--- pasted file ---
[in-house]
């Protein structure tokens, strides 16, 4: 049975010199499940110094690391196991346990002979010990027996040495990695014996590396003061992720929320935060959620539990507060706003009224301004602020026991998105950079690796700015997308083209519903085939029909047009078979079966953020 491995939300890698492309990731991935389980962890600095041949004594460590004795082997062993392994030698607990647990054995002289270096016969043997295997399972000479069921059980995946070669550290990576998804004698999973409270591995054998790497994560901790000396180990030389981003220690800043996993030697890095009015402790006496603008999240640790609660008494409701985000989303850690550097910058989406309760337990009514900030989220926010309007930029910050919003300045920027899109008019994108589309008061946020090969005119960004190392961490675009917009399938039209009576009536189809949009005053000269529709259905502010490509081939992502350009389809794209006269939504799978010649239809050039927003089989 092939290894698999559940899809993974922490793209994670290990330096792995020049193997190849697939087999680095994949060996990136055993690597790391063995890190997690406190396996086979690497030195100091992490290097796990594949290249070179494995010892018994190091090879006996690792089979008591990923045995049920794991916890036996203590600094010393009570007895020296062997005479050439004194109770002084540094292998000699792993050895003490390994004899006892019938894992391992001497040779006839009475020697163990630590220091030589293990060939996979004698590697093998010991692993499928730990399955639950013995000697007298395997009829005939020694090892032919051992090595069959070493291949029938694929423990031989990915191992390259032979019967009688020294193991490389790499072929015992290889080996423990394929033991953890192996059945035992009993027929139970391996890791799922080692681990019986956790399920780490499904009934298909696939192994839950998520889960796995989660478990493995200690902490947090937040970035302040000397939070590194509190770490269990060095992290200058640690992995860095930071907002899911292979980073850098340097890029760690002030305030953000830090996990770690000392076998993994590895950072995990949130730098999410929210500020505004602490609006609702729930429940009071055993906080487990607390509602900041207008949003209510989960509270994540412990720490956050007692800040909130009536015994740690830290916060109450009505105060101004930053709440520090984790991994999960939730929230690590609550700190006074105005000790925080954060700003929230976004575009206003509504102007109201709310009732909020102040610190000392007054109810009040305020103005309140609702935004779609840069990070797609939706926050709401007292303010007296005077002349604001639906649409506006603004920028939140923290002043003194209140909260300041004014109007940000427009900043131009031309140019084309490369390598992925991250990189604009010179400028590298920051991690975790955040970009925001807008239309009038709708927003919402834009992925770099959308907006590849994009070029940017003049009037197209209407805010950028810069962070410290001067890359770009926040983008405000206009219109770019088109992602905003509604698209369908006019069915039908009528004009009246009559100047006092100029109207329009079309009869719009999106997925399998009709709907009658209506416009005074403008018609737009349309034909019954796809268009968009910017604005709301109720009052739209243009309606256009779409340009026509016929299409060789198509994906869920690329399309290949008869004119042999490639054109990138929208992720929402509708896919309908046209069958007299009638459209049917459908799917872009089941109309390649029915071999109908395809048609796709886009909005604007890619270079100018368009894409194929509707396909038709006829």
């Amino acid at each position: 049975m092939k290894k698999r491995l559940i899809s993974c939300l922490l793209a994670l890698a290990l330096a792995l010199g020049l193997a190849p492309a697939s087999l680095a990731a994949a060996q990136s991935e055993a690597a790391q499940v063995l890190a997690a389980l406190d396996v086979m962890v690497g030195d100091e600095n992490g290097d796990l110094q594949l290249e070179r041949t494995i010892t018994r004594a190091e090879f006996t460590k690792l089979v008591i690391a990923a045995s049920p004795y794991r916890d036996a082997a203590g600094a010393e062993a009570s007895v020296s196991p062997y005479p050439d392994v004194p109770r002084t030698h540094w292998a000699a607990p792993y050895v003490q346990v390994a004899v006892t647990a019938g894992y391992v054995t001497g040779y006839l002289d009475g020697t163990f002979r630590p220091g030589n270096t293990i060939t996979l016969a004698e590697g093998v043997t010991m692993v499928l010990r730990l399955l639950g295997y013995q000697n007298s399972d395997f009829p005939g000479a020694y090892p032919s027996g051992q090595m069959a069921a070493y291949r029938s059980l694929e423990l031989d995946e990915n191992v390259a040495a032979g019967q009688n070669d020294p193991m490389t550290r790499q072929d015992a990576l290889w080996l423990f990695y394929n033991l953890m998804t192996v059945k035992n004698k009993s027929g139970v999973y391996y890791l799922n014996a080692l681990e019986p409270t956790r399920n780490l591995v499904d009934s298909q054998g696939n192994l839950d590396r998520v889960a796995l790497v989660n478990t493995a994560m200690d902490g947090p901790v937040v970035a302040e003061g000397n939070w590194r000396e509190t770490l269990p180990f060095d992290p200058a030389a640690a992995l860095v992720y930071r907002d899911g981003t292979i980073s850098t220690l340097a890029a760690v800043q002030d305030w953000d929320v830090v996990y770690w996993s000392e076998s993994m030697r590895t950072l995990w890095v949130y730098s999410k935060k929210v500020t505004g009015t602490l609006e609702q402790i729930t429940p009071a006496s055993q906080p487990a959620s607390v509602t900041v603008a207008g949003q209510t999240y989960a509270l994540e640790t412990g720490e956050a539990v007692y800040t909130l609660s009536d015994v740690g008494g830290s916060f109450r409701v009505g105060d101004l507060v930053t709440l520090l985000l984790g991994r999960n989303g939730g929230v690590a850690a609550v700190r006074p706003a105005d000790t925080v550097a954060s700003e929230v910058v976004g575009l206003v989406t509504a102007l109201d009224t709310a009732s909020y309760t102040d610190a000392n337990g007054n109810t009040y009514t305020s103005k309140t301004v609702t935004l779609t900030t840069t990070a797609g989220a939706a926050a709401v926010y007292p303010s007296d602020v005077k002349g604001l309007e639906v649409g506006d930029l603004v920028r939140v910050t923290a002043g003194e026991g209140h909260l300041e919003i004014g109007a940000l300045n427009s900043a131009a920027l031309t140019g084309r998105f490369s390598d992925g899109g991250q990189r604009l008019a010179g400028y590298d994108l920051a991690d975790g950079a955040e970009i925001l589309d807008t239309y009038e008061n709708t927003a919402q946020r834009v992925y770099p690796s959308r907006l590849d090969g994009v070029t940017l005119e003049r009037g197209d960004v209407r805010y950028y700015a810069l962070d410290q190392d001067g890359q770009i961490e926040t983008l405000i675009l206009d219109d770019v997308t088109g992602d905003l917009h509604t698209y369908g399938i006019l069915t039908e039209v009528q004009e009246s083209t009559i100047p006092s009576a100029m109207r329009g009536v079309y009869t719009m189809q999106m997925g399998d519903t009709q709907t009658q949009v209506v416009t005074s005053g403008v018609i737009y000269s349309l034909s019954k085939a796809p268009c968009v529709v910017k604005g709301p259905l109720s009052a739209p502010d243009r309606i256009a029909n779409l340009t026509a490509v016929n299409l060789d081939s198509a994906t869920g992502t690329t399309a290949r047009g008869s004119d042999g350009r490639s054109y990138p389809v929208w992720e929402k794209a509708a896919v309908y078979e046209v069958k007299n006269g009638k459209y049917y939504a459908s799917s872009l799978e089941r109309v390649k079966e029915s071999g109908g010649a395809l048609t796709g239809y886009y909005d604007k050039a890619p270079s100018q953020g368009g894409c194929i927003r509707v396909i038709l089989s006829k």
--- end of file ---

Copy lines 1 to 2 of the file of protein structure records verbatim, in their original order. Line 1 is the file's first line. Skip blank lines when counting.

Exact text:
[in-house]
């Protein structure tokens, strides 16, 4: 049975010199499940110094690391196991346990002979010990027996040495990695014996590396003061992720929320935060959620539990507060706003009224301004602020026991998105950079690796700015997308083209519903085939029909047009078979079966953020 491995939300890698492309990731991935389980962890600095041949004594460590004795082997062993392994030698607990647990054995002289270096016969043997295997399972000479069921059980995946070669550290990576998804004698999973409270591995054998790497994560901790000396180990030389981003220690800043996993030697890095009015402790006496603008999240640790609660008494409701985000989303850690550097910058989406309760337990009514900030989220926010309007930029910050919003300045920027899109008019994108589309008061946020090969005119960004190392961490675009917009399938039209009576009536189809949009005053000269529709259905502010490509081939992502350009389809794209006269939504799978010649239809050039927003089989 092939290894698999559940899809993974922490793209994670290990330096792995020049193997190849697939087999680095994949060996990136055993690597790391063995890190997690406190396996086979690497030195100091992490290097796990594949290249070179494995010892018994190091090879006996690792089979008591990923045995049920794991916890036996203590600094010393009570007895020296062997005479050439004194109770002084540094292998000699792993050895003490390994004899006892019938894992391992001497040779006839009475020697163990630590220091030589293990060939996979004698590697093998010991692993499928730990399955639950013995000697007298395997009829005939020694090892032919051992090595069959070493291949029938694929423990031989990915191992390259032979019967009688020294193991490389790499072929015992290889080996423990394929033991953890192996059945035992009993027929139970391996890791799922080692681990019986956790399920780490499904009934298909696939192994839950998520889960796995989660478990493995200690902490947090937040970035302040000397939070590194509190770490269990060095992290200058640690992995860095930071907002899911292979980073850098340097890029760690002030305030953000830090996990770690000392076998993994590895950072995990949130730098999410929210500020505004602490609006609702729930429940009071055993906080487990607390509602900041207008949003209510989960509270994540412990720490956050007692800040909130009536015994740690830290916060109450009505105060101004930053709440520090984790991994999960939730929230690590609550700190006074105005000790925080954060700003929230976004575009206003509504102007109201709310009732909020102040610190000392007054109810009040305020103005309140609702935004779609840069990070797609939706926050709401007292303010007296005077002349604001639906649409506006603004920028939140923290002043003194209140909260300041004014109007940000427009900043131009031309140019084309490369390598992925991250990189604009010179400028590298920051991690975790955040970009925001807008239309009038709708927003919402834009992925770099959308907006590849994009070029940017003049009037197209209407805010950028810069962070410290001067890359770009926040983008405000206009219109770019088109992602905003509604698209369908006019069915039908009528004009009246009559100047006092100029109207329009079309009869719009999106997925399998009709709907009658209506416009005074403008018609737009349309034909019954796809268009968009910017604005709301109720009052739209243009309606256009779409340009026509016929299409060789198509994906869920690329399309290949008869004119042999490639054109990138929208992720929402509708896919309908046209069958007299009638459209049917459908799917872009089941109309390649029915071999109908395809048609796709886009909005604007890619270079100018368009894409194929509707396909038709006829």